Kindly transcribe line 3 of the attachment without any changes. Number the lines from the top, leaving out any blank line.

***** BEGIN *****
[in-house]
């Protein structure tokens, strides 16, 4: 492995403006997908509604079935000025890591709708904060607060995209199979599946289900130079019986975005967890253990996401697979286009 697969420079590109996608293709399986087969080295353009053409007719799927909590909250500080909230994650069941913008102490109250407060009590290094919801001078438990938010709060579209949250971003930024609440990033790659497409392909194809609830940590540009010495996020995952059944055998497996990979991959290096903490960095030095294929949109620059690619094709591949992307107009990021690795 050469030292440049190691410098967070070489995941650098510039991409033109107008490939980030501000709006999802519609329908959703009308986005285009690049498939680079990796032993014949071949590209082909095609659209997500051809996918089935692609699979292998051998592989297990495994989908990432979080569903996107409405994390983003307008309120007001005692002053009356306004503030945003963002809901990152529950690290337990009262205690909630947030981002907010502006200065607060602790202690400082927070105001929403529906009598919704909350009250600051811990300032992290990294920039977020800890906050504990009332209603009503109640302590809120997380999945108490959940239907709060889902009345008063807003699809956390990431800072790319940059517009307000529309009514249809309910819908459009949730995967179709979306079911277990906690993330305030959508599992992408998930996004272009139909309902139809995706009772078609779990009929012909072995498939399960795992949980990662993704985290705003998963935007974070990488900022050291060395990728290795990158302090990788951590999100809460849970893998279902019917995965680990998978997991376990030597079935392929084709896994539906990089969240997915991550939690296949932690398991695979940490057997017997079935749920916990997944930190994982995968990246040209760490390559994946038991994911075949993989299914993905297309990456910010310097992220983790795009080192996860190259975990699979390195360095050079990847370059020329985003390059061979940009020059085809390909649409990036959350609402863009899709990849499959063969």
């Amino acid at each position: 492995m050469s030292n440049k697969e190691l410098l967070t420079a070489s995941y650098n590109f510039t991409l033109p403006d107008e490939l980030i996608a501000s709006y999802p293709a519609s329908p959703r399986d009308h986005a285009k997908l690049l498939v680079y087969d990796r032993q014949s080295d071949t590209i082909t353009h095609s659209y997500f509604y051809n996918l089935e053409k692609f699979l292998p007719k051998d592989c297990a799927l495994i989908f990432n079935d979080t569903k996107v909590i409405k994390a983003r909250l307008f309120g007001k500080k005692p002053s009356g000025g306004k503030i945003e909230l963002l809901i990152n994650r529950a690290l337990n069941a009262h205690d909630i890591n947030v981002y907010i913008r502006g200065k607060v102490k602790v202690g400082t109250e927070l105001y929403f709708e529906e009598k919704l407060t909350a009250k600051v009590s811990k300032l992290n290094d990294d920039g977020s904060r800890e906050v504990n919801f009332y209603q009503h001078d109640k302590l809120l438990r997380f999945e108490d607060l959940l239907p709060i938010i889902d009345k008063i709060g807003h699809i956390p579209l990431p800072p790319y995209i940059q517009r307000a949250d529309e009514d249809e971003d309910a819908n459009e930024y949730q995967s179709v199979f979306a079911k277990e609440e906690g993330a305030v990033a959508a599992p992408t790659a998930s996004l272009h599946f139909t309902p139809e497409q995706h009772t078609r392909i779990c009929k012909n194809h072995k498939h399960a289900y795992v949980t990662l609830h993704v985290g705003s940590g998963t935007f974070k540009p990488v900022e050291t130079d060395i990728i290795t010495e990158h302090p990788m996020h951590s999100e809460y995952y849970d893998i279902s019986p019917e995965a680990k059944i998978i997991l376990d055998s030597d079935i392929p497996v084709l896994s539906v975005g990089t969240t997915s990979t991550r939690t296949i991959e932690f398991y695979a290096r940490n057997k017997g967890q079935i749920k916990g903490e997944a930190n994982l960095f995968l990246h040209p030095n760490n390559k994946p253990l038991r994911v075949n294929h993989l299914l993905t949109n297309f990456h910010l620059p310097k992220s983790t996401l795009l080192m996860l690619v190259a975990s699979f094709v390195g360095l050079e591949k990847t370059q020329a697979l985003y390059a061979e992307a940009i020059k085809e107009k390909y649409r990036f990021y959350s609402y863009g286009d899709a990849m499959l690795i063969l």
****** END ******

């Amino acid at each position: 492995m050469s030292n440049k697969e190691l410098l967070t420079a070489s995941y650098n590109f510039t991409l033109p403006d107008e490939l980030i996608a501000s709006y999802p293709a519609s329908p959703r399986d009308h986005a285009k997908l690049l498939v680079y087969d990796r032993q014949s080295d071949t590209i082909t353009h095609s659209y997500f509604y051809n996918l089935e053409k692609f699979l292998p007719k051998d592989c297990a799927l495994i989908f990432n079935d979080t569903k996107v909590i409405k994390a983003r909250l307008f309120g007001k500080k005692p002053s009356g000025g306004k503030i945003e909230l963002l809901i990152n994650r529950a690290l337990n069941a009262h205690d909630i890591n947030v981002y907010i913008r502006g200065k607060v102490k602790v202690g400082t109250e927070l105001y929403f709708e529906e009598k919704l407060t909350a009250k600051v009590s811990k300032l992290n290094d990294d920039g977020s904060r800890e906050v504990n919801f009332y209603q009503h001078d109640k302590l809120l438990r997380f999945e108490d607060l959940l239907p709060i938010i889902d009345k008063i709060g807003h699809i956390p579209l990431p800072p790319y995209i940059q517009r307000a949250d529309e009514d249809e971003d309910a819908n459009e930024y949730q995967s179709v199979f979306a079911k277990e609440e906690g993330a305030v990033a959508a599992p992408t790659a998930s996004l272009h599946f139909t309902p139809e497409q995706h009772t078609r392909i779990c009929k012909n194809h072995k498939h399960a289900y795992v949980t990662l609830h993704v985290g705003s940590g998963t935007f974070k540009p990488v900022e050291t130079d060395i990728i290795t010495e990158h302090p990788m996020h951590s999100e809460y995952y849970d893998i279902s019986p019917e995965a680990k059944i998978i997991l376990d055998s030597d079935i392929p497996v084709l896994s539906v975005g990089t969240t997915s990979t991550r939690t296949i991959e932690f398991y695979a290096r940490n057997k017997g967890q079935i749920k916990g903490e997944a930190n994982l960095f995968l990246h040209p030095n760490n390559k994946p253990l038991r994911v075949n294929h993989l299914l993905t949109n297309f990456h910010l620059p310097k992220s983790t996401l795009l080192m996860l690619v190259a975990s699979f094709v390195g360095l050079e591949k990847t370059q020329a697979l985003y390059a061979e992307a940009i020059k085809e107009k390909y649409r990036f990021y959350s609402y863009g286009d899709a990849m499959l690795i063969l």